What happened to the Map Critique Station?

By Aileen Buckley, Mapping Center Lead

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Please note that this is a re-post of this blog entry.

In the past, you may have noticed or visited the Map Critique Station at the Esri User Conference (UC). This year, we’re taking a different approach to helping you improve your maps. Instead of the Map Critique Station, we’re providing a complete set of map evaluation resources that you can access before, during, and after the UC.

We want to give you the ability to improve your own maps through a better appreciation of what works and what doesn’t, rather than relying on external resources like Esri’s cartographers. Our goal is to teach about this very important part of map making and allow you to repeat the evaluation process with any map you make or your colleagues make.

Before UC

We’re developing a map evaluation checklist that will be posted on Esri’s Mapping Center on the ArcGIS Resources page. This document will give you a set of best practices to consider as you develop your maps.


We’re hosting three offerings of a 75-minute technical workshop session entitled “Value Your Maps: A Checklist to Map Evaluation.” This workshop, hosted by Esri’s Ken Field (Editor of The Cartographic Journal) and Allen Carroll (former Chief Cartographer for the National Geographic Society), will teach you how to objectively evaluate your own maps using the map evaluation checklist. It will be offered at the following times:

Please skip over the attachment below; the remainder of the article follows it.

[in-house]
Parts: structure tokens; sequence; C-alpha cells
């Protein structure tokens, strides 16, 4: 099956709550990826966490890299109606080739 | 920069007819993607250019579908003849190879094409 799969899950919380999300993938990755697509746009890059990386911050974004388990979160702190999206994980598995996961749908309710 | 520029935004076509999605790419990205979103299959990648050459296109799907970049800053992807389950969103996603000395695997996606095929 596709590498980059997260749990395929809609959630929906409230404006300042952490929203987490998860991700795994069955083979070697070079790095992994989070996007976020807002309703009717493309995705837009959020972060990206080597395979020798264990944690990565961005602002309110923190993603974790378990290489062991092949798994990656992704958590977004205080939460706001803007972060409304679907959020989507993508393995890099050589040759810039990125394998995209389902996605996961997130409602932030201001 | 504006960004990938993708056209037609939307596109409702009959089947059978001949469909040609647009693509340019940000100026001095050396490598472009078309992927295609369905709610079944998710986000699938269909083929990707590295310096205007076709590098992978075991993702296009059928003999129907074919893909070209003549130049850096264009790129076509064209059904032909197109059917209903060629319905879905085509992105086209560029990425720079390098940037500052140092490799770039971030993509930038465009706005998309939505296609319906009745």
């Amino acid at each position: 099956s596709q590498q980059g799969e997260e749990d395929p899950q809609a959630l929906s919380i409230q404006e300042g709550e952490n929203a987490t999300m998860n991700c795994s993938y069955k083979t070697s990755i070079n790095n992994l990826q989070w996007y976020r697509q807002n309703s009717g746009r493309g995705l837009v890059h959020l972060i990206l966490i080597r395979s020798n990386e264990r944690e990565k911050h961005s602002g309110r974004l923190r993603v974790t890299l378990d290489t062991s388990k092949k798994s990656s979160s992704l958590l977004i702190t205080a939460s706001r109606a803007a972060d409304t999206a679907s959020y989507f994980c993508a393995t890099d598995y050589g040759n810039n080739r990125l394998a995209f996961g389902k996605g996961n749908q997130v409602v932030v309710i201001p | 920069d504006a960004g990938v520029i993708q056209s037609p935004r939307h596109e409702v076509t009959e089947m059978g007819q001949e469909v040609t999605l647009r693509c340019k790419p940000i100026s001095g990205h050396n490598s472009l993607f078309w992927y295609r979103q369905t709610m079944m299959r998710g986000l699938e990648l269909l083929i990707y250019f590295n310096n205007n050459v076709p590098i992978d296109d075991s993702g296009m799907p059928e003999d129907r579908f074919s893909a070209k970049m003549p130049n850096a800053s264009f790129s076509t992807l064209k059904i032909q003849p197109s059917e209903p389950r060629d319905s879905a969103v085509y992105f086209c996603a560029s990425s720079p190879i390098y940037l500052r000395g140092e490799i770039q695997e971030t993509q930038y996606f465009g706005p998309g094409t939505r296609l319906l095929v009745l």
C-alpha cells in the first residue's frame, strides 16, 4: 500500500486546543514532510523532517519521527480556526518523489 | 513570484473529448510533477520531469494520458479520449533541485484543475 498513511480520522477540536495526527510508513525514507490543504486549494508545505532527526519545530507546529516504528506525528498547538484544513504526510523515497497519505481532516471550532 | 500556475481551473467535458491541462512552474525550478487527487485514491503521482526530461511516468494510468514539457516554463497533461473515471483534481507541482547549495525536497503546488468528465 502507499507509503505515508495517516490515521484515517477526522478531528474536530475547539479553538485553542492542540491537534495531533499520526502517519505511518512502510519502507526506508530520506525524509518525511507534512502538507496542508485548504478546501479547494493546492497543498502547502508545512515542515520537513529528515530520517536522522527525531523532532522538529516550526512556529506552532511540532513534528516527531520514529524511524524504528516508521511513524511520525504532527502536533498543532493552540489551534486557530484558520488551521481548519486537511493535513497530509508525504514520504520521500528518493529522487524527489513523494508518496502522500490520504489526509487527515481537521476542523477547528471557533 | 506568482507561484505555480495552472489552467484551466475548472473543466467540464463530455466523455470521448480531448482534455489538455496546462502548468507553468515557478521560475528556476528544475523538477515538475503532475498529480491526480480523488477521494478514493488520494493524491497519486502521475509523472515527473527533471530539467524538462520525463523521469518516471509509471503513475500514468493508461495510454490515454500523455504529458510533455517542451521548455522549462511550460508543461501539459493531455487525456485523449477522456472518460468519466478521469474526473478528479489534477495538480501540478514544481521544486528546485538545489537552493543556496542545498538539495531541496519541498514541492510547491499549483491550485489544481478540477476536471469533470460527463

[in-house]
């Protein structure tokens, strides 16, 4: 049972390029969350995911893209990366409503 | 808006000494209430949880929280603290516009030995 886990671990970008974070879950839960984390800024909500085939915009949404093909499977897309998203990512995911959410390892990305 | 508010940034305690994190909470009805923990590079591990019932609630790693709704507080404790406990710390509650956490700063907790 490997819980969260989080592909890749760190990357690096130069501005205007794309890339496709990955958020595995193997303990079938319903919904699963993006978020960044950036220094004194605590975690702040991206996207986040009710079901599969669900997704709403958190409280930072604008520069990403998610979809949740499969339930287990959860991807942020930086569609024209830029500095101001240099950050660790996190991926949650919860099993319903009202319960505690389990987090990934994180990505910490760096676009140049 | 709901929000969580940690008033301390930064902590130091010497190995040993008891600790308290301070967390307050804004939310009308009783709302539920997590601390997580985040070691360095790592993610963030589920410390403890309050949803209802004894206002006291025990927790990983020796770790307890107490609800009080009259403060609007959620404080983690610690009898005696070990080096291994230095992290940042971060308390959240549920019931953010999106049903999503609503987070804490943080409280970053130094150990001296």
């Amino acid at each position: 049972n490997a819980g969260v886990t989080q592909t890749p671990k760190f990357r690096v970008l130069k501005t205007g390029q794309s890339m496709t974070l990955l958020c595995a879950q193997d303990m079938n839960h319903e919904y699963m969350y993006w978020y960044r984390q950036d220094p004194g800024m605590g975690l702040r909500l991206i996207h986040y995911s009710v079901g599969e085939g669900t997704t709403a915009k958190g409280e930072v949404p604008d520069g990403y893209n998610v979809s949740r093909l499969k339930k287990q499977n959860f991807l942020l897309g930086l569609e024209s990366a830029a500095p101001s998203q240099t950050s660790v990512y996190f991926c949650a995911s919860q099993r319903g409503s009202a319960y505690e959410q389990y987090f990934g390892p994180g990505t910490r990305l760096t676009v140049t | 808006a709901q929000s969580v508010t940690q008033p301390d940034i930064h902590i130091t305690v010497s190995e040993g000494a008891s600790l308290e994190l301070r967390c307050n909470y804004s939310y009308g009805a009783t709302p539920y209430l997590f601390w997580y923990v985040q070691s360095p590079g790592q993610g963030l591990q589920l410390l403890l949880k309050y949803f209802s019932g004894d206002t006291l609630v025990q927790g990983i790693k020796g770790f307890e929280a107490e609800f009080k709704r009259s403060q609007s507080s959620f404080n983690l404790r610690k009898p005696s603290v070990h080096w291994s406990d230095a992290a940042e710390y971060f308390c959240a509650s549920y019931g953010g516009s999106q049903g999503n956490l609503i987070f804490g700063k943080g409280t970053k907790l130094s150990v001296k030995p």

If you can’t make it to one of these sessions, you’ll be able to pick-up the checklist at either the ArcMap island in the Esri Showcase or the Map Gallery kiosk.

After UC

We’re working on a series of map making and evaluation articles that will be featured in ArcUser. Articles such as “Making Meaningful Maps” and “Choosing an Appropriate Map Projection” will include examples that illustrate many of the same challenges you probably face with your own maps.

We hope these resources together will provide you with the information and techniques you need to make your maps great. The ability to reflect on and evaluate your own maps is an important skill for great cartographic design and should help you better communicate your intended messages through your maps.

About the author

Dr. Aileen Buckley has been making maps since she was an undergraduate student. She has a Bachelors in Geography and Spanish from Valparaiso University, a Masters in Geography from Indiana University, and a Ph.D. in Geography from Oregon State University. She is a senior product engineer on the Living Atlas team, and her work focuses on determining and sharing best practices for mapping and analysis with modern GIS. She publishes and presents world-wide on many aspects of mapping and GIS. She is a co-author of Map Use: Reading, Analysis, Interpretation, and she is a co-editor for the Atlas of Oregon. Aileen is a former president of CaGIS (the U.S. cartographic association) and is actively involved with the International Cartographic Association in which she is the lead delegate for the United States.

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